Saturday 19th July 1919 was a very special day of celebration in Turvey, for on that day the village came together to celebrate the end of the first world war. From early morning every house in the village was decked with flags with one house displaying a large banner of the old Chain of Friendship Society dated 1823. Someone had even decked out Jonah with emblems of peace and victory.
During the day
At 10.30 am school children were presented with medals by the Rector, Guy Beech, and the Turvey Poet Thomas Andrews recited a short poem on Victory and Peace. At 1.30 pm a procession was formed at the bridge, headed by an improvised band organised by Mr C Wooding and followed by the Rector and the Revd. J Rhys Price (Congregational Church), members of the Parish Council, children from the village and villagers. The procession finished at the cross (this was not an actual cross but the location where a cross once stood, later to be the site of the Memorial Cross) an area of the village where a large circle was formed and the hymn “Now thank we all our God” was sang. This was followed by the National Anthem led by Mr C Wooding’s on his violin.
The march then went to Laws Field (now the Green but including the area up to the wall at the back of the cottages in Church Terrace) where a program of sports began with competitions for children, old age pensioners, demobilised soldiers and men home on leave. Following the races all were invited to tea at the village hall.
A Very Special Event
At 7pm that evening a very special event was held on Law’s Field. Villagers gathered to create a circle around the race track and the 76 ex-soldiers and men now serving who had joined up in Turvey were invited into the centre of the ring and each man (or his representative) was presented with a beautiful polished and heavily silver-mounted walking stick, each man’s name being engraved on a silver band with the inscription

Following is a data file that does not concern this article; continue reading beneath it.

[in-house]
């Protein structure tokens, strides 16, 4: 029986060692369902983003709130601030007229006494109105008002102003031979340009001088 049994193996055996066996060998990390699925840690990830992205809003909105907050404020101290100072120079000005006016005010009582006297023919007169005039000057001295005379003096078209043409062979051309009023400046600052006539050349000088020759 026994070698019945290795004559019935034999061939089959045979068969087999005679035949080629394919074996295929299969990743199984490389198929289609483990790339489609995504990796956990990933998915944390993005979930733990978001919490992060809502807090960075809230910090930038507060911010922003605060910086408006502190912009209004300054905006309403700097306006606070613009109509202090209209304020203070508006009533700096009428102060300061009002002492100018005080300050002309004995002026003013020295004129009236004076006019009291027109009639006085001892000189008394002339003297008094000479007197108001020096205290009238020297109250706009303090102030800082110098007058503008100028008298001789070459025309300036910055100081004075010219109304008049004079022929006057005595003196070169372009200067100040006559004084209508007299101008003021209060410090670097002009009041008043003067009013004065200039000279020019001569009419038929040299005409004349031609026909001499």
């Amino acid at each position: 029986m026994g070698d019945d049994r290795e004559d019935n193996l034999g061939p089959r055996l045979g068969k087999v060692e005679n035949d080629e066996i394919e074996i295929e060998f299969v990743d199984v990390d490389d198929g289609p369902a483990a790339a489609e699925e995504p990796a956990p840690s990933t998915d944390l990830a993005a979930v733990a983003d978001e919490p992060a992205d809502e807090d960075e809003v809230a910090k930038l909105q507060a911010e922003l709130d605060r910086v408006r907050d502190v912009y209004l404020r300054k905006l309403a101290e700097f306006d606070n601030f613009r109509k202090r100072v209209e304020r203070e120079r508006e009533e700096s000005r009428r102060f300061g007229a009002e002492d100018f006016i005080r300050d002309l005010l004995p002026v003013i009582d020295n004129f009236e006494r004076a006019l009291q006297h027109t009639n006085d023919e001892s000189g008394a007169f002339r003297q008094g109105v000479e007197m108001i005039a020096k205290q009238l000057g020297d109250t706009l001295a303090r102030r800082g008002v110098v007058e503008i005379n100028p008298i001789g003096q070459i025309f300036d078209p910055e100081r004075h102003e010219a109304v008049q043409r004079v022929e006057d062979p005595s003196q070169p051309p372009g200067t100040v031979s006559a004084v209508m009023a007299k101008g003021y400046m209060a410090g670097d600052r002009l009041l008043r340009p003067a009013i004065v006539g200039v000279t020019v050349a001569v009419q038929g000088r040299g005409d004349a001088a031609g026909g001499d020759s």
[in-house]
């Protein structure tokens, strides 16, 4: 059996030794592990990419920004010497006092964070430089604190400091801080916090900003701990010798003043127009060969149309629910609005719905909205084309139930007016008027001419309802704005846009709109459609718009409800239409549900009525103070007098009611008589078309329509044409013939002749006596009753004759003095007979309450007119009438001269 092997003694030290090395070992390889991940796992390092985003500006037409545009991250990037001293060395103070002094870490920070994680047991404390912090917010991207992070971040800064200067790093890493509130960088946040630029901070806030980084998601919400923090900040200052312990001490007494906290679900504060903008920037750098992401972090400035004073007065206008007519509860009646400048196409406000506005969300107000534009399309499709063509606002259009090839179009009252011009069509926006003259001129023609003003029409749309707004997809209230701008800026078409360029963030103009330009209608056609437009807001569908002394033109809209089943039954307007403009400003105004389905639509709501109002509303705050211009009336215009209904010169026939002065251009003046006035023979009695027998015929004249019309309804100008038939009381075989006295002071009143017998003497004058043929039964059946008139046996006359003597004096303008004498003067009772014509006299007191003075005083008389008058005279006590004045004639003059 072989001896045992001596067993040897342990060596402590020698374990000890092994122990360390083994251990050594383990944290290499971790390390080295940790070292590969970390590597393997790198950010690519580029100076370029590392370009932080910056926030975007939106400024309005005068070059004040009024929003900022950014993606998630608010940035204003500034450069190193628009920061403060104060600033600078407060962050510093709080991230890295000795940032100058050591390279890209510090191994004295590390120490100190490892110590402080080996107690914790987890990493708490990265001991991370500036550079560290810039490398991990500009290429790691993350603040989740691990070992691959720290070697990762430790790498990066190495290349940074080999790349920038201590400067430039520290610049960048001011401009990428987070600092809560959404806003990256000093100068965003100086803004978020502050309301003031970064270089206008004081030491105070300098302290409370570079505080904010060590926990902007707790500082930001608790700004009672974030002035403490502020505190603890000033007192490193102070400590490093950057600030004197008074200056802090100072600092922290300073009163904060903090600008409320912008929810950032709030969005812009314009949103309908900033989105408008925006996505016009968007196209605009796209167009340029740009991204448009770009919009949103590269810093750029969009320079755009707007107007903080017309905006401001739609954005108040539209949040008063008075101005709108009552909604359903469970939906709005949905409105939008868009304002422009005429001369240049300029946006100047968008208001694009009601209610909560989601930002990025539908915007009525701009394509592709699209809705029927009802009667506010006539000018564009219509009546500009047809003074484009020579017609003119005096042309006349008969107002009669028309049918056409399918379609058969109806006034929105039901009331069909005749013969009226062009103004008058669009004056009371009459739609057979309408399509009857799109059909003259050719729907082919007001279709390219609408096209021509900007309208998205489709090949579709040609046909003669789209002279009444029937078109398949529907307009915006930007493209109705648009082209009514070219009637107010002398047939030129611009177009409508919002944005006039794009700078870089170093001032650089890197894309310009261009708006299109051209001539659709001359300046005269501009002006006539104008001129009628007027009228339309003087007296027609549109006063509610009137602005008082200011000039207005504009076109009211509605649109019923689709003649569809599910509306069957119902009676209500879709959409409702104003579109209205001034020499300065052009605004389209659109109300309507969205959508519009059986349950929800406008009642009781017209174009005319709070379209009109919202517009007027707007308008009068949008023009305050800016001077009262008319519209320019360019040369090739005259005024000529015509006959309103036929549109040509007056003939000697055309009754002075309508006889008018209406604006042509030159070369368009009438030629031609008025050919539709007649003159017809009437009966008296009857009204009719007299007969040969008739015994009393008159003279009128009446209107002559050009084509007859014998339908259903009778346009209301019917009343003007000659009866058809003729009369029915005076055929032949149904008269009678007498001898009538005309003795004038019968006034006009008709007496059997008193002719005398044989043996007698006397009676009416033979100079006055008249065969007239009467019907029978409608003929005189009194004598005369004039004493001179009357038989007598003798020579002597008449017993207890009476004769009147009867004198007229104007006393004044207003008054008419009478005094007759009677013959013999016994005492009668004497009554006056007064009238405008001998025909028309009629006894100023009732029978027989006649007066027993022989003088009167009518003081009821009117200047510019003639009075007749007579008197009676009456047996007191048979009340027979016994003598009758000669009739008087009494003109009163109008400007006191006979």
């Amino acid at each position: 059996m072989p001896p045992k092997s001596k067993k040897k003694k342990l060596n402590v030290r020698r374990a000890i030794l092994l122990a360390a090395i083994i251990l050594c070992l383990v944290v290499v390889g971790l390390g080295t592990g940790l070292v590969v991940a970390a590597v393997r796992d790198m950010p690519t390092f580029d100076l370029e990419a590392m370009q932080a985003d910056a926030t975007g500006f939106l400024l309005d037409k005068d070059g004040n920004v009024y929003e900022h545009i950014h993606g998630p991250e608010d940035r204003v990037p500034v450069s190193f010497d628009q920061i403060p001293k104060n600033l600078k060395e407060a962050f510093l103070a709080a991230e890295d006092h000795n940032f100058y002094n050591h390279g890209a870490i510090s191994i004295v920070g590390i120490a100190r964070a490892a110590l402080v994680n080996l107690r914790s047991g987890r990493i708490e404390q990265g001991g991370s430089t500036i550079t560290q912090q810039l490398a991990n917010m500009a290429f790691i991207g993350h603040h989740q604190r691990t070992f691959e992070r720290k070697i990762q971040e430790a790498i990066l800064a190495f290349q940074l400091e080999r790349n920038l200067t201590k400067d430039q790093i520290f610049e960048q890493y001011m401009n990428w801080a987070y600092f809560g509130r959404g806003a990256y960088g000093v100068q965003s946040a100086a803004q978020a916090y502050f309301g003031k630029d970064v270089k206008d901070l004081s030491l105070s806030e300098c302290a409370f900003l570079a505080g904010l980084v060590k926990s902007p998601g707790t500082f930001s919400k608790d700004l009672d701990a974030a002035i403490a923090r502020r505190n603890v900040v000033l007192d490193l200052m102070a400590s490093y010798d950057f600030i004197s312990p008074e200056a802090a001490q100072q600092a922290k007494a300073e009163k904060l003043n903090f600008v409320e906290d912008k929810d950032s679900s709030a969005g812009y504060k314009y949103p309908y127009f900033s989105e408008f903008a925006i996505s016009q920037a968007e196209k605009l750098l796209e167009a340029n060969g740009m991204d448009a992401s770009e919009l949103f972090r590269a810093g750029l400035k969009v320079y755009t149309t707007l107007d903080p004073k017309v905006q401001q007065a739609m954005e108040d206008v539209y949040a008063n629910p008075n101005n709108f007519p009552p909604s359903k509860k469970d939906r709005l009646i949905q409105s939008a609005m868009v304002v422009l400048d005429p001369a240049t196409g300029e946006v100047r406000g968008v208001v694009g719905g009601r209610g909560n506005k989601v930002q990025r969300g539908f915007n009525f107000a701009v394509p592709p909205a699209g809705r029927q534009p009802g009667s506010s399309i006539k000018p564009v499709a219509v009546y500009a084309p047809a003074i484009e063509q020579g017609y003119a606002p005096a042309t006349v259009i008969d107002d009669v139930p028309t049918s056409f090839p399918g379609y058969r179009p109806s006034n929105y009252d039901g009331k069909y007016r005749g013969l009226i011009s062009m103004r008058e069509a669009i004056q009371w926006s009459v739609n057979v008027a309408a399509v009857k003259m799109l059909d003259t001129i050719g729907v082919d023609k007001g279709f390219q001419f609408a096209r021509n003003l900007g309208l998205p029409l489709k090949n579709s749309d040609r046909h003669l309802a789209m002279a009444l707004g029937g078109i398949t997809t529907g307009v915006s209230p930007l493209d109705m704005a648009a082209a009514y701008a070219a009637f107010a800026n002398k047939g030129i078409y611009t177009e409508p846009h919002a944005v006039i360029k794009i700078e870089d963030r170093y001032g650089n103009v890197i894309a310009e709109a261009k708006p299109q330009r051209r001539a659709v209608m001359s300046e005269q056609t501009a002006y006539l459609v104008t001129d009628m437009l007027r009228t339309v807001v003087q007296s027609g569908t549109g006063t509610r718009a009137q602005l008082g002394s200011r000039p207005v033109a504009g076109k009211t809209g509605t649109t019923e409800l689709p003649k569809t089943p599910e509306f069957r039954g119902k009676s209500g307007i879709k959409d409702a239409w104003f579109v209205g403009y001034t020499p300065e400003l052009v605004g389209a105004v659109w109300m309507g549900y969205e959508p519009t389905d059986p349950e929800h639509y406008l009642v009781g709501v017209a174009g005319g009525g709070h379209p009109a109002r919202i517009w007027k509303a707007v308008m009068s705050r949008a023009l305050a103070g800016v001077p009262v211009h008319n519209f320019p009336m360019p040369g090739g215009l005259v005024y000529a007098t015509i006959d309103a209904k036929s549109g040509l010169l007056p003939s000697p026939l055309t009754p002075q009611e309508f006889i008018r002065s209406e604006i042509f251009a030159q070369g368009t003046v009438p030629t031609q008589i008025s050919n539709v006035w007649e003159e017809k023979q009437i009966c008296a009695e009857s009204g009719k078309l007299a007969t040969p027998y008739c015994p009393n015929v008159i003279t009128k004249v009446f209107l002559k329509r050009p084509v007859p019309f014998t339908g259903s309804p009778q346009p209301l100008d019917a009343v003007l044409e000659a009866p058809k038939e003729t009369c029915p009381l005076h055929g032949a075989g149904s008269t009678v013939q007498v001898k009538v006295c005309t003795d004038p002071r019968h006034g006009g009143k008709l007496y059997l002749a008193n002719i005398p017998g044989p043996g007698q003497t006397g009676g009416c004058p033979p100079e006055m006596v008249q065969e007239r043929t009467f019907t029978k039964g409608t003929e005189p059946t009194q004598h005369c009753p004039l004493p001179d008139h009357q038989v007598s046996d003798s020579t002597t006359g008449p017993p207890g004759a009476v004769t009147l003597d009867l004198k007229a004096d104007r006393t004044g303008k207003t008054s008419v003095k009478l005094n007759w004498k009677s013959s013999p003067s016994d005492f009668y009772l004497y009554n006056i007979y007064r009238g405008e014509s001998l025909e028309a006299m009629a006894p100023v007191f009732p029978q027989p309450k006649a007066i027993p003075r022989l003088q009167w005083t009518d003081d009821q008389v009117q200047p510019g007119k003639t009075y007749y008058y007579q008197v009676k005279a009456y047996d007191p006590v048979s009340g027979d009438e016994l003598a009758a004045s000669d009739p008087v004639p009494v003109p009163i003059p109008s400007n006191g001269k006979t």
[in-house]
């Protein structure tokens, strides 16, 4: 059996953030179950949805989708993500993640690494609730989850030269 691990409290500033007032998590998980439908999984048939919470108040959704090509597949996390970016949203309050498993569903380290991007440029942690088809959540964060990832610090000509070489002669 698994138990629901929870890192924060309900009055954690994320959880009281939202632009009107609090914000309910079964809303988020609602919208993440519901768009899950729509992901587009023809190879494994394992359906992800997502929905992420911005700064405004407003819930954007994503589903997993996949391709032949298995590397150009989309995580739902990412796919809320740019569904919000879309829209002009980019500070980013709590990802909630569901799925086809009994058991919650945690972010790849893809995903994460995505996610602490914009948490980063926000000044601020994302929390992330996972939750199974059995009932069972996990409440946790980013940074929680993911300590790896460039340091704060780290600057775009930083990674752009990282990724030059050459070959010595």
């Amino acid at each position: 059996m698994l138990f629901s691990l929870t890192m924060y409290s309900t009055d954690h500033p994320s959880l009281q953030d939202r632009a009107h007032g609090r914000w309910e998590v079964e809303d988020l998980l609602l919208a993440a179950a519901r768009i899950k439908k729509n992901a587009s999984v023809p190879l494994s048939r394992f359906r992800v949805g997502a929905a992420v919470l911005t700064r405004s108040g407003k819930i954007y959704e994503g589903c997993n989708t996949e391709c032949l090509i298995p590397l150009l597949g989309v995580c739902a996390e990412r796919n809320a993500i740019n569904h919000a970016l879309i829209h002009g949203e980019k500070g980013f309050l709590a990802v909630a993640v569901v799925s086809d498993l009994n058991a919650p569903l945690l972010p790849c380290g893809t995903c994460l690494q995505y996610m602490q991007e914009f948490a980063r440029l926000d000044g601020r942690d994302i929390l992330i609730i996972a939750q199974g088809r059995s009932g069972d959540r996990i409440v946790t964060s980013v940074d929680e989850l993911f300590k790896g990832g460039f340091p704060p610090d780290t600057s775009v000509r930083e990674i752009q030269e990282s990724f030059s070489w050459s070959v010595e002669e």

A token of gratitude from the people of Turvey for services rendered in the great war 1914-18
Funding for the sticks was organised by Mrs Sharpin who started a fund on Armistice Day and supported by several social events until the fund reached £50. The presentations were made by Mrs Sharpin and Captain C. T. Linsell. Mr W Cockings an ex Grenadier Guard thanked Mrs Sharpin and the people of Turvey on behalf of the men for their kind thoughts and for the many kind actions shown to the men and their families during the long war.
The day finished with a dance in the school hall ( now the Village Hall). Of course, the day was captured by Thomas Andrews, The Poet of Turvey, the Turvey News of his day.
Celebrations at Turvey after the Great War
A poem by Thomas Andrews
19th July 1919
The war being over and ended the strain
And peace to our country restored once again
The people assembled to render their praise
To God the great caller of winds and wanes
And so we at Turvey, the place where I live
Assembled together, our praises to give
With hearts and with voices how glad we did sing
Our song of thanksgiving to God our Great King
But first to the children the Rector did give
A medal provided for them to receive
That they might remember when older in years
The end of the war, with its sadness and tears
Then did the young people and old ones meet
Right down against Jonah, the end of the street
And then they proceeded to march and go round
The village; until at the cross they were found
They then formed a circle and solemnly stood
And sang a sweet hymn of thanksgiving to God
To him who came forth with his wonderful might
And gave the great victory to justice and right
The children had races and older ones too
And each one the others tried hard to outdo
But some of them stumbled and twas no surprise
Their stumbling prevented them gaining a prize.
The Maypole, the children danced round it with glee
And since their nice dancing was pretty to see
It filled all the people with sweetest delight
To stand there and witness so lovely a sight
And then the young people and aged did meet
Within the large schoolroom and had a good treat
With many rich dainties (it’s good for to tell)
They sat down to tea and enjoyed it right well.
And every brave soldier returned from the strain
Of war; and reached safely his home once again
Received as a present a nice walking stick
With name and occasion engraved upon it
And thus it passed on until evening delivered
When in the large schoolroom a crowd did appear
With music and dancing the evening they spend
Until it was time for the performance to end.